There are 2 beaches at Pras. The main one is flat water and very safe with cross on winds and a swimmers area to head for if you get blown down wind. There are watch towers, to spot people in trouble, not unfortunately fitted with machine guns to strafe passing kiters. Rescue cover is fast and efficient, although fortunately the only person in our group who needed rescuing was Colin for a broken UJ. The beach is nice sand, not that horrible stuff that hurts your feet although it can slope down fairly quickly in places. The water is free of rocks and other hazards and very clean - or at least it was until we arrived and got into it. However it is crowded and there are a lot of people on fast kit going very quickly. One of us regularly counted over 100 sails on the water - you may wonder what sort of a sad-o would sit and count sails, but honestly Mr Yeates is a really nice guy.

The starboard rule doesn't appear to apply, instead there is a pecking order :
1st - Wookie, no-one gets in his way
2nd - the Germans who would have put their towels on down on the water if they could
3rd - the Poles, it's interesting to hear swearing in another language
4th - normal windsurfers
5th - beginners

It wasn't too bad, but you did have to keep your eyes open and wits about you. But at least it got less crowded on the outside.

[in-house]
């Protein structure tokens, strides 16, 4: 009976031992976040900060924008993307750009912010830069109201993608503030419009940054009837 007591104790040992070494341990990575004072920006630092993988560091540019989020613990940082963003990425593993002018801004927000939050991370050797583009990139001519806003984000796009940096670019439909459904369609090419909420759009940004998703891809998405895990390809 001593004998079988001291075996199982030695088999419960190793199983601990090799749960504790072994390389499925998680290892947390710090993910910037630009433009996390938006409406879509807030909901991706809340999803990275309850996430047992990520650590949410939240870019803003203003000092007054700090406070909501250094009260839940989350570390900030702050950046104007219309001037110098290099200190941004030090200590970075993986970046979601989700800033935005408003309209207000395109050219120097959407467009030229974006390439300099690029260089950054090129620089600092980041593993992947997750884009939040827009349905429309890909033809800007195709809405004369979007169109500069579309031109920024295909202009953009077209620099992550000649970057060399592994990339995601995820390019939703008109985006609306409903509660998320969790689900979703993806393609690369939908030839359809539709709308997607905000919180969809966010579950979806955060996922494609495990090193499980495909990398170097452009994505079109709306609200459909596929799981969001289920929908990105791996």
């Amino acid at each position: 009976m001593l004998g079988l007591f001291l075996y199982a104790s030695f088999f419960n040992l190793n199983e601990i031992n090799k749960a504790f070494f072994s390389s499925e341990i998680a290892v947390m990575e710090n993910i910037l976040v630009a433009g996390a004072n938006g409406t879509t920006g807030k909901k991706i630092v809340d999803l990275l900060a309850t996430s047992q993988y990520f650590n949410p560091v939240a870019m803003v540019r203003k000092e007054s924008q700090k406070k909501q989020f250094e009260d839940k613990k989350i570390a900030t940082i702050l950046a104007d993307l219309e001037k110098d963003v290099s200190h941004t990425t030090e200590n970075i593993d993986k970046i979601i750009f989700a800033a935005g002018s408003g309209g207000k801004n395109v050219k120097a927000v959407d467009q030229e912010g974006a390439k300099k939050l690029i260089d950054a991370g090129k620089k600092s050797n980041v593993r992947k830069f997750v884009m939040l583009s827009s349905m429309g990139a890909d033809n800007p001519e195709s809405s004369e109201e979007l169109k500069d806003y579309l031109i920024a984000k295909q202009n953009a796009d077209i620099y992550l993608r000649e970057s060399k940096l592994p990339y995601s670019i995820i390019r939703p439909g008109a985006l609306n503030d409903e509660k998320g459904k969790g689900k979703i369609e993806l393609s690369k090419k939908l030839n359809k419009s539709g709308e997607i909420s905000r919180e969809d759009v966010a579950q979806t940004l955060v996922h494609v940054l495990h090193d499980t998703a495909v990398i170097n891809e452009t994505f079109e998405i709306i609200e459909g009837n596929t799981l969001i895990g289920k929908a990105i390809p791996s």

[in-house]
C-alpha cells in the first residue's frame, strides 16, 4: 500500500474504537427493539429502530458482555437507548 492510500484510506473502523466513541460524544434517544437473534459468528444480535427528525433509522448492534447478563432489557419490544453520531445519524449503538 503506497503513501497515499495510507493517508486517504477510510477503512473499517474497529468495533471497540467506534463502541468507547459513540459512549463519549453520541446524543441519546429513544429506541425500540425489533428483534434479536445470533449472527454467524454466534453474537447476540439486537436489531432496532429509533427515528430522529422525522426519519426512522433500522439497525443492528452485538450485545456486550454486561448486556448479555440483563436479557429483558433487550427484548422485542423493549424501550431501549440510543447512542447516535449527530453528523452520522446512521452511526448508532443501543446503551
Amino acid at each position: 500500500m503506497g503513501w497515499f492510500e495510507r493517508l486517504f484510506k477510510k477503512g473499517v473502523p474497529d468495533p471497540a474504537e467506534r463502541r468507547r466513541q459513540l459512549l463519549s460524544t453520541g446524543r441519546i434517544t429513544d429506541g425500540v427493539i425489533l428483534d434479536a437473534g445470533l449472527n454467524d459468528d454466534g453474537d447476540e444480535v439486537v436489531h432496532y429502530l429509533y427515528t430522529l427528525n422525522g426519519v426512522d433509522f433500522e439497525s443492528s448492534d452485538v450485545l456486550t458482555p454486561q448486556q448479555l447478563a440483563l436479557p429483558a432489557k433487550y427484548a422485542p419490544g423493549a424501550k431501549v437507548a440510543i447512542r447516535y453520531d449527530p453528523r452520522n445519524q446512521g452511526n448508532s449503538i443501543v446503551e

The kiters were an issue. They have their own centre at the upwind part of the beach, in a sensible position which minimised the cross traffic with the windsurfers. Mostly the good kiters kept up there, but inevitably the less good would end up downwind amongst the windsurfers and then it could get quite scary. Clearly the beach needs to be better organised and there were safety issues here. It was quite common to find a kiter sailing beside or across you - and those lines are scary, especially at full planing speeds. I witnessed one kiter lose it and land his kite from a great height only feet from a windsurfers head - I learned some new and useful German swear words. The rescue boats were of course busy picking up lost kiters, but their methods seemed crazy to us. They seemed to work on the principle of stretching out the lines between the kite and the handle like some giant trip wire - and then hauling it all in (slowly) no doubt to stop it all snagging. But to us this was a death trap. Chris Loughridge scored a magnificent forward loop, sadly without the board, after hitting the wires. He lost his sunglasses and hat, so some good did come out of it. Thomas, in between doing the most beautiful carves, hit wires and broke a set of harness and holed a sail. And I haven't even mentioned yet the seriously mentally impaired kiters who are good enough to sail where they want - and yet actually choose to launch and sail amongst the windsurfers! Just who won the war anyway? I'm sorry to say that someone is going to going to be badly hurt unless some clear rules are set and enforced.